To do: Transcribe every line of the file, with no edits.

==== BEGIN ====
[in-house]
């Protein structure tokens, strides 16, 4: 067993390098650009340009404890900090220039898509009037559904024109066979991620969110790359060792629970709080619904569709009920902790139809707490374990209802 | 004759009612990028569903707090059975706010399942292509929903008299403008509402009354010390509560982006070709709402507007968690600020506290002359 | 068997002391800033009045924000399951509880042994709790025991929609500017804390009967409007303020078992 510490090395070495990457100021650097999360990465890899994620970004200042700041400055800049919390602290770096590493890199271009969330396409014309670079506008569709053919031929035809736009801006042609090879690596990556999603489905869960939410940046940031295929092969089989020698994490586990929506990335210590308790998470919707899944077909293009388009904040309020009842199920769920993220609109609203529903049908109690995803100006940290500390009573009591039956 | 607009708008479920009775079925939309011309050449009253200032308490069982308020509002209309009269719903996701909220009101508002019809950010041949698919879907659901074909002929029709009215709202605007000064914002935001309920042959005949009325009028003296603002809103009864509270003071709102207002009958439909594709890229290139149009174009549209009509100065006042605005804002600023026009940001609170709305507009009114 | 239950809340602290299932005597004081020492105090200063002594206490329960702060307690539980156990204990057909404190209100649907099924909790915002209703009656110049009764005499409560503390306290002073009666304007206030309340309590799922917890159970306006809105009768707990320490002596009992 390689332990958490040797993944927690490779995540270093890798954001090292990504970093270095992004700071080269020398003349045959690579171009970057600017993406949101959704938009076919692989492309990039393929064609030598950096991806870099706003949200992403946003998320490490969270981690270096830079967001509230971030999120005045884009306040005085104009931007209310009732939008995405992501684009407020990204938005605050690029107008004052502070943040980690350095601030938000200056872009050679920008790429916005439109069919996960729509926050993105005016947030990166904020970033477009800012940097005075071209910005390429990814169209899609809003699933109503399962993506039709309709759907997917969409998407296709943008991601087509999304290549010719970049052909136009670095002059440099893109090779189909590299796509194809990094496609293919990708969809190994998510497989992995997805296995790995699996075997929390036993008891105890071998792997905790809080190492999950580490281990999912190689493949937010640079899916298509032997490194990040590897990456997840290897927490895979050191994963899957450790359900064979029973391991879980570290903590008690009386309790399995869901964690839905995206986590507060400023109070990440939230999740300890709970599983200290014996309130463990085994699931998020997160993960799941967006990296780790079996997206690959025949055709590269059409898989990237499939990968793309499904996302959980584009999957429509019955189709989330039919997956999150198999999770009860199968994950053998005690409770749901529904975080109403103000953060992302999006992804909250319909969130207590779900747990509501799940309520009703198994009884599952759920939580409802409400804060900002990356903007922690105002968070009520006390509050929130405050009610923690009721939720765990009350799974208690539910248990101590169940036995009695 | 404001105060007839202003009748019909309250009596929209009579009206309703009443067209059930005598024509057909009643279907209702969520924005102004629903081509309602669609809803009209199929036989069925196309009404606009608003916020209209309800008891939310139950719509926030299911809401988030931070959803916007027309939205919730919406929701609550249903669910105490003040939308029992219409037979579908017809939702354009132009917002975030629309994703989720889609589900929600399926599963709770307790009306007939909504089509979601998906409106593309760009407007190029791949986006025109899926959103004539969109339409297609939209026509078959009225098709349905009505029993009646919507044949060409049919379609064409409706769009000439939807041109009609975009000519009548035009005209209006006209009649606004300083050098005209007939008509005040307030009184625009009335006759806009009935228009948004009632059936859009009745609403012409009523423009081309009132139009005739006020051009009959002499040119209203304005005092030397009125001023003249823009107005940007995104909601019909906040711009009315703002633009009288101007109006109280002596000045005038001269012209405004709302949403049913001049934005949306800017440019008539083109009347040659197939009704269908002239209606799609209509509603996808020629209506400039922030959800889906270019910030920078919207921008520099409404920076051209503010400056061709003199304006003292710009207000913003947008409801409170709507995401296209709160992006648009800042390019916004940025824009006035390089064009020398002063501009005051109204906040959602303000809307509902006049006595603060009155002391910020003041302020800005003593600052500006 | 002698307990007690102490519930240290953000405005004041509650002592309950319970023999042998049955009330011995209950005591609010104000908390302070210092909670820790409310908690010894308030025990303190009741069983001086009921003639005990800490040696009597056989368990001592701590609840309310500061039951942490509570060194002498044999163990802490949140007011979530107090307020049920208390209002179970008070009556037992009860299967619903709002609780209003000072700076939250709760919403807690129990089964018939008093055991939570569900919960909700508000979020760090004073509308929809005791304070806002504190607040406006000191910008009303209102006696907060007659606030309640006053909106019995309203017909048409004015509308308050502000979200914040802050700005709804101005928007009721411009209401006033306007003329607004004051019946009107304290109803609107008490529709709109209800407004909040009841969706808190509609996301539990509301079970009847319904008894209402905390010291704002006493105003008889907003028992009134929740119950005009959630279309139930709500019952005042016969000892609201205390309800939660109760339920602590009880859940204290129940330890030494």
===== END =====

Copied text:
[in-house]
């Protein structure tokens, strides 16, 4: 067993390098650009340009404890900090220039898509009037559904024109066979991620969110790359060792629970709080619904569709009920902790139809707490374990209802 | 004759009612990028569903707090059975706010399942292509929903008299403008509402009354010390509560982006070709709402507007968690600020506290002359 | 068997002391800033009045924000399951509880042994709790025991929609500017804390009967409007303020078992 510490090395070495990457100021650097999360990465890899994620970004200042700041400055800049919390602290770096590493890199271009969330396409014309670079506008569709053919031929035809736009801006042609090879690596990556999603489905869960939410940046940031295929092969089989020698994490586990929506990335210590308790998470919707899944077909293009388009904040309020009842199920769920993220609109609203529903049908109690995803100006940290500390009573009591039956 | 607009708008479920009775079925939309011309050449009253200032308490069982308020509002209309009269719903996701909220009101508002019809950010041949698919879907659901074909002929029709009215709202605007000064914002935001309920042959005949009325009028003296603002809103009864509270003071709102207002009958439909594709890229290139149009174009549209009509100065006042605005804002600023026009940001609170709305507009009114 | 239950809340602290299932005597004081020492105090200063002594206490329960702060307690539980156990204990057909404190209100649907099924909790915002209703009656110049009764005499409560503390306290002073009666304007206030309340309590799922917890159970306006809105009768707990320490002596009992 390689332990958490040797993944927690490779995540270093890798954001090292990504970093270095992004700071080269020398003349045959690579171009970057600017993406949101959704938009076919692989492309990039393929064609030598950096991806870099706003949200992403946003998320490490969270981690270096830079967001509230971030999120005045884009306040005085104009931007209310009732939008995405992501684009407020990204938005605050690029107008004052502070943040980690350095601030938000200056872009050679920008790429916005439109069919996960729509926050993105005016947030990166904020970033477009800012940097005075071209910005390429990814169209899609809003699933109503399962993506039709309709759907997917969409998407296709943008991601087509999304290549010719970049052909136009670095002059440099893109090779189909590299796509194809990094496609293919990708969809190994998510497989992995997805296995790995699996075997929390036993008891105890071998792997905790809080190492999950580490281990999912190689493949937010640079899916298509032997490194990040590897990456997840290897927490895979050191994963899957450790359900064979029973391991879980570290903590008690009386309790399995869901964690839905995206986590507060400023109070990440939230999740300890709970599983200290014996309130463990085994699931998020997160993960799941967006990296780790079996997206690959025949055709590269059409898989990237499939990968793309499904996302959980584009999957429509019955189709989330039919997956999150198999999770009860199968994950053998005690409770749901529904975080109403103000953060992302999006992804909250319909969130207590779900747990509501799940309520009703198994009884599952759920939580409802409400804060900002990356903007922690105002968070009520006390509050929130405050009610923690009721939720765990009350799974208690539910248990101590169940036995009695 | 404001105060007839202003009748019909309250009596929209009579009206309703009443067209059930005598024509057909009643279907209702969520924005102004629903081509309602669609809803009209199929036989069925196309009404606009608003916020209209309800008891939310139950719509926030299911809401988030931070959803916007027309939205919730919406929701609550249903669910105490003040939308029992219409037979579908017809939702354009132009917002975030629309994703989720889609589900929600399926599963709770307790009306007939909504089509979601998906409106593309760009407007190029791949986006025109899926959103004539969109339409297609939209026509078959009225098709349905009505029993009646919507044949060409049919379609064409409706769009000439939807041109009609975009000519009548035009005209209006006209009649606004300083050098005209007939008509005040307030009184625009009335006759806009009935228009948004009632059936859009009745609403012409009523423009081309009132139009005739006020051009009959002499040119209203304005005092030397009125001023003249823009107005940007995104909601019909906040711009009315703002633009009288101007109006109280002596000045005038001269012209405004709302949403049913001049934005949306800017440019008539083109009347040659197939009704269908002239209606799609209509509603996808020629209506400039922030959800889906270019910030920078919207921008520099409404920076051209503010400056061709003199304006003292710009207000913003947008409801409170709507995401296209709160992006648009800042390019916004940025824009006035390089064009020398002063501009005051109204906040959602303000809307509902006049006595603060009155002391910020003041302020800005003593600052500006 | 002698307990007690102490519930240290953000405005004041509650002592309950319970023999042998049955009330011995209950005591609010104000908390302070210092909670820790409310908690010894308030025990303190009741069983001086009921003639005990800490040696009597056989368990001592701590609840309310500061039951942490509570060194002498044999163990802490949140007011979530107090307020049920208390209002179970008070009556037992009860299967619903709002609780209003000072700076939250709760919403807690129990089964018939008093055991939570569900919960909700508000979020760090004073509308929809005791304070806002504190607040406006000191910008009303209102006696907060007659606030309640006053909106019995309203017909048409004015509308308050502000979200914040802050700005709804101005928007009721411009209401006033306007003329607004004051019946009107304290109803609107008490529709709109209800407004909040009841969706808190509609996301539990509301079970009847319904008894209402905390010291704002006493105003008889907003028992009134929740119950005009959630279309139930709500019952005042016969000892609201205390309800939660109760339920602590009880859940204290129940330890030494």